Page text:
Okay, that's enough chatter for now. So much is getting banked up. I even have delicious food to talk about, not to mention the gypsy caravan...

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Horrible runs and magic runs

Before we embark on the final long weekend before we get plunged into the depths of winter (sigh) I better get cracking and get myself up to date! It's been exhausting over the last couple of months. It seems crazy/weird but the winter period always seems to be the main event season. At least it keeps you moving through the dark months!

So last time I wrote, M and I had just raced Le Race and then I'd just flown home from a quick trip up to Auckland to run a half marathon across Rangitoto and Motutapu because, well, it seemed like a good excuse to visit my parents! Like I said on that post, I really don't recommend a tough off-road half marathon the weekend after going hard in an even tougher 100km bike race! I suspect I haven't learnt my lesson though...

I've raced The Dual half marathon twice before, several years ago and was kind of keen to get a PB but I hadn't had the best buildup with some niggly foot issues and spending all summer riding a bike instead of running. I don't run in the same way I used to back then either, with runs these days usually heading straight up into the Port Hills and then back down again and I'd forgotten how much 'flat' running there was on this course.

Basically hitting the wall super badly heading over the top of Motutapu for the final time

It was really not my day. I've forgotten how horribly humid Auckland can be and this sure was one of those days. Pretty much the moment the gun went off I felt awful, just super dizzy and my vision kept blacking out. Just shows how sleep-deprived I'd managed to get in the build up. Somehow, despite this, I made it up and over Motutapu and Rangitoto to the wharf in fairly good time (I think it was roughly an hour to that point which is around the 11km mark and with a fair amount of the climb done). I even managed the technical singletrack round the edge of Rangitoto okay but the dizziness was getting pretty bad and my 'cycling legs' (i.e. thighs feeling like blocks of wood) were really kicking in.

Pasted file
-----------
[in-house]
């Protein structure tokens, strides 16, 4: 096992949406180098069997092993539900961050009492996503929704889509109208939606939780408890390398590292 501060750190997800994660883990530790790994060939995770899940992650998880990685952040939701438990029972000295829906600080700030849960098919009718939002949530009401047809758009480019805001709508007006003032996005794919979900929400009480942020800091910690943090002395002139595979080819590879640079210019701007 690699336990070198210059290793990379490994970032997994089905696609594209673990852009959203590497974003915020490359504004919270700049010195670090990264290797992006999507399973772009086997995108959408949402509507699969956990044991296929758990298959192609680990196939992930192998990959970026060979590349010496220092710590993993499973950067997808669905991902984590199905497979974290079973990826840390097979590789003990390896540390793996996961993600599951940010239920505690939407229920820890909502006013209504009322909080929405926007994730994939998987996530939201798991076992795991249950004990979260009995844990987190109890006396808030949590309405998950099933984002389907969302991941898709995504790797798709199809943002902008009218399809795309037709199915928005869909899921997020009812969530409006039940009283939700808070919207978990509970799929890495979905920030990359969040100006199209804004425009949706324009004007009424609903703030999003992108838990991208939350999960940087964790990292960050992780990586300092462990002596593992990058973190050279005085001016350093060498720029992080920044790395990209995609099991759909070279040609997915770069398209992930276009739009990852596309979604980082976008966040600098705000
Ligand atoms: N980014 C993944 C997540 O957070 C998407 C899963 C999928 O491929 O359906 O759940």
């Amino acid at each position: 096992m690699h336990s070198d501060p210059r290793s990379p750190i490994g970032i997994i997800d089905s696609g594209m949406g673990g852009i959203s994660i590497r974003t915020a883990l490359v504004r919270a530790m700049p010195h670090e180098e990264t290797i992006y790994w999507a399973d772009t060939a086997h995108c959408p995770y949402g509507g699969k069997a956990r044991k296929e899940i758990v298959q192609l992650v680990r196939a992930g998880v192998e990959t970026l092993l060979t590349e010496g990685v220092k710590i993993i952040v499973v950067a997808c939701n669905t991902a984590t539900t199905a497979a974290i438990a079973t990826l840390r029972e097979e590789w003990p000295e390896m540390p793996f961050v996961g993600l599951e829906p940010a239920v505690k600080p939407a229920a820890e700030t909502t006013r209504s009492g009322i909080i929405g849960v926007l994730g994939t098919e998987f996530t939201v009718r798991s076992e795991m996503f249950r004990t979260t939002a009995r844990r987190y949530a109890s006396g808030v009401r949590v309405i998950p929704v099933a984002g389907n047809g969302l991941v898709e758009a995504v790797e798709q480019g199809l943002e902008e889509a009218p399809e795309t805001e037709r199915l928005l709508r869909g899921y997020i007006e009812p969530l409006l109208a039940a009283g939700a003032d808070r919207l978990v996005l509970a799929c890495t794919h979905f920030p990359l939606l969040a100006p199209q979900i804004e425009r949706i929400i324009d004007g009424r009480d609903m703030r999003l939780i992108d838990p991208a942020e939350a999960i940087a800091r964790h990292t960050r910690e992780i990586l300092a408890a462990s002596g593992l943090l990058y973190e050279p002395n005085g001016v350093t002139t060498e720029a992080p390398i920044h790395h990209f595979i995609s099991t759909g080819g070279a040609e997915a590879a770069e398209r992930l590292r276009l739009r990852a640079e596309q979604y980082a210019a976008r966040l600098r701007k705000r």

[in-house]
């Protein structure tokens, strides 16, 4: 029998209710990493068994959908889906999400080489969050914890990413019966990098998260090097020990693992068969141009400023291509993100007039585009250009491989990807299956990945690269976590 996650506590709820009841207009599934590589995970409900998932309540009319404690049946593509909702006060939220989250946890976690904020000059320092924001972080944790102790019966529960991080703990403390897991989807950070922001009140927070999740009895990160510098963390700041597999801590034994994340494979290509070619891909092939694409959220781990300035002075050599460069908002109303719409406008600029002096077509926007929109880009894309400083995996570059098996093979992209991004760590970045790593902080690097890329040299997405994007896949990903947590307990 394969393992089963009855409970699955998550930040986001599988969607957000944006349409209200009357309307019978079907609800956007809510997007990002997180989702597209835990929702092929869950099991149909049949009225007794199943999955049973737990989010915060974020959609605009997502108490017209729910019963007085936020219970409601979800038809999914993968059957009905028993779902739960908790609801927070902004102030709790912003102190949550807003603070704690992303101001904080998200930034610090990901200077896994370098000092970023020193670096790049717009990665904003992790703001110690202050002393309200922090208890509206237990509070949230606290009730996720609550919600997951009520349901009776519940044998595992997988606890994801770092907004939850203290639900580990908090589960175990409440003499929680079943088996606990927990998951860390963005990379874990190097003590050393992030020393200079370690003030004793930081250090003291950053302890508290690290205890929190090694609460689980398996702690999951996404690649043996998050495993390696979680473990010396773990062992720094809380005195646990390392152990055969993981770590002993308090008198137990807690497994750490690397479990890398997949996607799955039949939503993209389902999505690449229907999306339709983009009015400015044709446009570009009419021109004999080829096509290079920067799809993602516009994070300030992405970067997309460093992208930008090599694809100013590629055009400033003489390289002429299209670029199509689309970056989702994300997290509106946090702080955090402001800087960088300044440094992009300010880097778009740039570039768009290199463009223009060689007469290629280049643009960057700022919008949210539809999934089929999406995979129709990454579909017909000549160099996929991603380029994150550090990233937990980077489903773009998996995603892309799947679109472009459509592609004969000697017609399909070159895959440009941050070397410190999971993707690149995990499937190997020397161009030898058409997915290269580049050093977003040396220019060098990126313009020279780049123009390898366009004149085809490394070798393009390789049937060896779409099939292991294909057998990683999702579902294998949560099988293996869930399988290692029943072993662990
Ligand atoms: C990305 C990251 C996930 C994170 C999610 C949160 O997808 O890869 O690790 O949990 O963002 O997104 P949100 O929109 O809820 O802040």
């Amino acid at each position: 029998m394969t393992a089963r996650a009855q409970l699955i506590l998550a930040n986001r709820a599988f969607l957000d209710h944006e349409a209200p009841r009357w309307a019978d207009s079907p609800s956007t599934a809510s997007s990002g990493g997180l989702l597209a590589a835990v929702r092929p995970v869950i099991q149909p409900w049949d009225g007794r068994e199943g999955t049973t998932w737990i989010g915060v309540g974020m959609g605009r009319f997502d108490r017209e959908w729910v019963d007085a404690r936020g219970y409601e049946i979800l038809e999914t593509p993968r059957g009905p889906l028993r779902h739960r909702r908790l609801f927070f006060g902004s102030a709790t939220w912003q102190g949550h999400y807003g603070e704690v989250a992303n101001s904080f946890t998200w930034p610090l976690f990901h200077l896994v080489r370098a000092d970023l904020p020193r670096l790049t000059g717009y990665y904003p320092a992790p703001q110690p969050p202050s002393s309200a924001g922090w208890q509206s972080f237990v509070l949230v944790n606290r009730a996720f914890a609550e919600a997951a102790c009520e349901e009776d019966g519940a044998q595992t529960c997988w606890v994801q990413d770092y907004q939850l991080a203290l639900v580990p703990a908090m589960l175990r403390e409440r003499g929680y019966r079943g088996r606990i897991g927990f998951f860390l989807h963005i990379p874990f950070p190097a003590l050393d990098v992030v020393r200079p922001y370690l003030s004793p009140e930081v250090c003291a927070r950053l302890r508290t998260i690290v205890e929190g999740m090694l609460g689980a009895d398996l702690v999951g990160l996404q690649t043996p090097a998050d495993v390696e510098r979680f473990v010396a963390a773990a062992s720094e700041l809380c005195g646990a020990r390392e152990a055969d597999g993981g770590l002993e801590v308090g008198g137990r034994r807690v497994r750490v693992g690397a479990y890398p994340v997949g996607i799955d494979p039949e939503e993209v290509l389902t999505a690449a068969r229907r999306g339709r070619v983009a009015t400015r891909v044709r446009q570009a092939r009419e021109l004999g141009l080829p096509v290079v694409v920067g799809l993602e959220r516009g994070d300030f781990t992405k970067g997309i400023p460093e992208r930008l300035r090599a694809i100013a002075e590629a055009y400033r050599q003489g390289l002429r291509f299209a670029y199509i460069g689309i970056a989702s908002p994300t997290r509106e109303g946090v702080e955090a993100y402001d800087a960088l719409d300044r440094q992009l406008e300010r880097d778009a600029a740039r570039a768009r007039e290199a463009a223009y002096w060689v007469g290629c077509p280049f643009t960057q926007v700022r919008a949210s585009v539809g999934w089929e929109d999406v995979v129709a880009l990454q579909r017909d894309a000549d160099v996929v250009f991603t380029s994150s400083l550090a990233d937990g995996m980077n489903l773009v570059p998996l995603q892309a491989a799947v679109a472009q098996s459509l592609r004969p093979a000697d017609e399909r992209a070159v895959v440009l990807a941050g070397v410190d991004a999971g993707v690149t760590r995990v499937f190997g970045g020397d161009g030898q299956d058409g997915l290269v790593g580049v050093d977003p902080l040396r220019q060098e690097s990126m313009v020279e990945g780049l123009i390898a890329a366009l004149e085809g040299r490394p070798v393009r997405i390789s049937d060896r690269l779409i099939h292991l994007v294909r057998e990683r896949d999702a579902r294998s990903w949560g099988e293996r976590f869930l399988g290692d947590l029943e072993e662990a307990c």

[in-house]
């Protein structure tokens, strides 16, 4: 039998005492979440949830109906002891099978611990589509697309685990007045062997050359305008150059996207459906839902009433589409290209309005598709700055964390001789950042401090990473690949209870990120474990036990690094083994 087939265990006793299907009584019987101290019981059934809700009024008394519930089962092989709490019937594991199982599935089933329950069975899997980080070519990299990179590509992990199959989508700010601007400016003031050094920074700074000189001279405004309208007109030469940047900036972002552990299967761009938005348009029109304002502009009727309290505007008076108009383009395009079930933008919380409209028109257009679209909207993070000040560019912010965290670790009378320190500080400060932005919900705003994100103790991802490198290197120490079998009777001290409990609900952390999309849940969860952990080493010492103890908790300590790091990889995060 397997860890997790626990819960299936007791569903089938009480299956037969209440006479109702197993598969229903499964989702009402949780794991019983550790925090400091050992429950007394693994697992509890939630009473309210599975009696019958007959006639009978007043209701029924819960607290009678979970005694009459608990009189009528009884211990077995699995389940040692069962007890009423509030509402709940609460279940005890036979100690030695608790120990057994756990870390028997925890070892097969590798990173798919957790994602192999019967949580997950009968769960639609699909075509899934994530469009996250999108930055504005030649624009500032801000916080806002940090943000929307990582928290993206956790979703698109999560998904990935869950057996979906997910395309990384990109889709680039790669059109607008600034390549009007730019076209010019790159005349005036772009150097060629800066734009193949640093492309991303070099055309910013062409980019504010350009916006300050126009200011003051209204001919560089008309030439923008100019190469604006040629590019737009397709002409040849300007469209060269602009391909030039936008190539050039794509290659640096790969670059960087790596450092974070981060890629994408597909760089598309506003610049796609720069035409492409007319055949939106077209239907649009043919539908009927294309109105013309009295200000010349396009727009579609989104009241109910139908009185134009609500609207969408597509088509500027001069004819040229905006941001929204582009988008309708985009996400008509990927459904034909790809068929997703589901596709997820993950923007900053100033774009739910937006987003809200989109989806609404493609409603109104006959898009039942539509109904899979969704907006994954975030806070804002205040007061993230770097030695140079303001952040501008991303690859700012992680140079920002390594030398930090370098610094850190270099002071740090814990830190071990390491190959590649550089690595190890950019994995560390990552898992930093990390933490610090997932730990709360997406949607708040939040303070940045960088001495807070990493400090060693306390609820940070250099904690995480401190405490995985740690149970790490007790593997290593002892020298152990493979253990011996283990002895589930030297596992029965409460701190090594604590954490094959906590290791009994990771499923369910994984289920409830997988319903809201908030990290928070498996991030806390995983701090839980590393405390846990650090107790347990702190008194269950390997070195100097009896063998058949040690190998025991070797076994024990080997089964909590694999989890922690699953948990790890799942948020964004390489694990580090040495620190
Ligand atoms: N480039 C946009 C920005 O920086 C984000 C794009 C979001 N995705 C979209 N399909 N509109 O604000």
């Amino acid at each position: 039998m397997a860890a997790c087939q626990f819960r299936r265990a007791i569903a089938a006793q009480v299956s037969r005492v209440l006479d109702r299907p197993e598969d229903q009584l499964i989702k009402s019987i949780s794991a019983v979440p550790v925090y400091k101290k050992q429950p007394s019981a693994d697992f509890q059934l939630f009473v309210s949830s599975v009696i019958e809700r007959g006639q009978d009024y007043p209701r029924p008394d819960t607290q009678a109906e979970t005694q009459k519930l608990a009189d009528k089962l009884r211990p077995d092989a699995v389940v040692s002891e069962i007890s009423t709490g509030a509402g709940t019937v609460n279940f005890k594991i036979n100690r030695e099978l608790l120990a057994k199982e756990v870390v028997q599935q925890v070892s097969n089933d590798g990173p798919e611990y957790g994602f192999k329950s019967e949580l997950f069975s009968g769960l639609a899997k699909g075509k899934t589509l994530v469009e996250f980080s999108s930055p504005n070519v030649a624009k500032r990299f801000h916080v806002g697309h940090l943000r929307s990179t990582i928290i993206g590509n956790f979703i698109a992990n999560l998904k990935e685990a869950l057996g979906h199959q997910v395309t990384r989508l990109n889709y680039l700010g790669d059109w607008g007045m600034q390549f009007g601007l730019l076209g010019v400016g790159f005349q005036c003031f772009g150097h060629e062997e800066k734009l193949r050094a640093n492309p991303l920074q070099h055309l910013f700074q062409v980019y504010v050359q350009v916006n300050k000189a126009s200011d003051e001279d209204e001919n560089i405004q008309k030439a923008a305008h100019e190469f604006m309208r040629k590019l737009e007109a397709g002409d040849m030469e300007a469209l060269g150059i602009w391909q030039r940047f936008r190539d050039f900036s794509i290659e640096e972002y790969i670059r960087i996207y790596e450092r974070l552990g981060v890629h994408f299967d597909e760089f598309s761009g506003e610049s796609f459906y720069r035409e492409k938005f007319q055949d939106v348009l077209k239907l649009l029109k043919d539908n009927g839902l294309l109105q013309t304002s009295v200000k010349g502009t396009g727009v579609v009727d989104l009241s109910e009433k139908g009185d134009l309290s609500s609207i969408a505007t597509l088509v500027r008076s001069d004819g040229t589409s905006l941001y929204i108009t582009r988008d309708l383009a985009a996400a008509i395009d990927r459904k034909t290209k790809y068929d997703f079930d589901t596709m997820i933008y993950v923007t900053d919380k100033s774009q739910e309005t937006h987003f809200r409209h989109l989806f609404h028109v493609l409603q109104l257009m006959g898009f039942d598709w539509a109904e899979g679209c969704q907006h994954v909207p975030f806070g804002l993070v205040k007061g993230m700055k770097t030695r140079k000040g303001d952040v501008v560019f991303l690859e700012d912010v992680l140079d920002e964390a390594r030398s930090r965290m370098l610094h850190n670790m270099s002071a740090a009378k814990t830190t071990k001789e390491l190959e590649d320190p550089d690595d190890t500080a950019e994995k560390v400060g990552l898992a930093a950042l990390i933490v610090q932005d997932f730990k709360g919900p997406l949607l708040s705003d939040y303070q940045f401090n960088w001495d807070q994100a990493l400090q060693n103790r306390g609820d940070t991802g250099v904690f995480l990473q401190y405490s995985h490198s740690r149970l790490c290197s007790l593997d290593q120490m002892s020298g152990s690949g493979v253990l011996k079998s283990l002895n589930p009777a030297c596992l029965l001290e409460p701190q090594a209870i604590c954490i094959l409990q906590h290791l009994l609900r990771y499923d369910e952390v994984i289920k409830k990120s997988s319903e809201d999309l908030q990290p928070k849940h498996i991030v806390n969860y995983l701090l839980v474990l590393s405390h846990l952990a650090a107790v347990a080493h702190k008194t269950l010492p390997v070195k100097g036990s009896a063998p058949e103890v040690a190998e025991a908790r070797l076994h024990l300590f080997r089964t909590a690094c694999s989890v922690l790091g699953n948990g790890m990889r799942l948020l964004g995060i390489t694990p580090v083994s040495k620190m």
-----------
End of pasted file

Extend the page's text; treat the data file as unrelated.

Still, I'd made good time but the final climb over Motutapu back to the finish, well, I just felt so ill so powerwalked most of the final 4km. It was awful! Then, with the finish in sight, I got confused and tried to go through a fence instead of following everyone else (totally my orienteering background coming into play here!). My parents had taken the ferry over to see me finish so I had a cheer squad at the finish which was awesome but I was so gladd to finish. 7 seconds slower than my best which sucked since I lost that trying to cross the stupid fence! But pretty impressive since I walked most of the final 4km! Unfortunately though the race really took its toll on my body and I was horribly sick on the ferry trip home and didn't really recover for another week. Sigh.

And then it was Easter...

M was racing the Tour de Lakes so I was there as support crew (and doing it badly!) and to check out either end of the Routeburn as I was entered to race it 3 weeks later and racing isn't exactly the best way to enjoy what I'd heard was one of the most scenic tramping tracks around.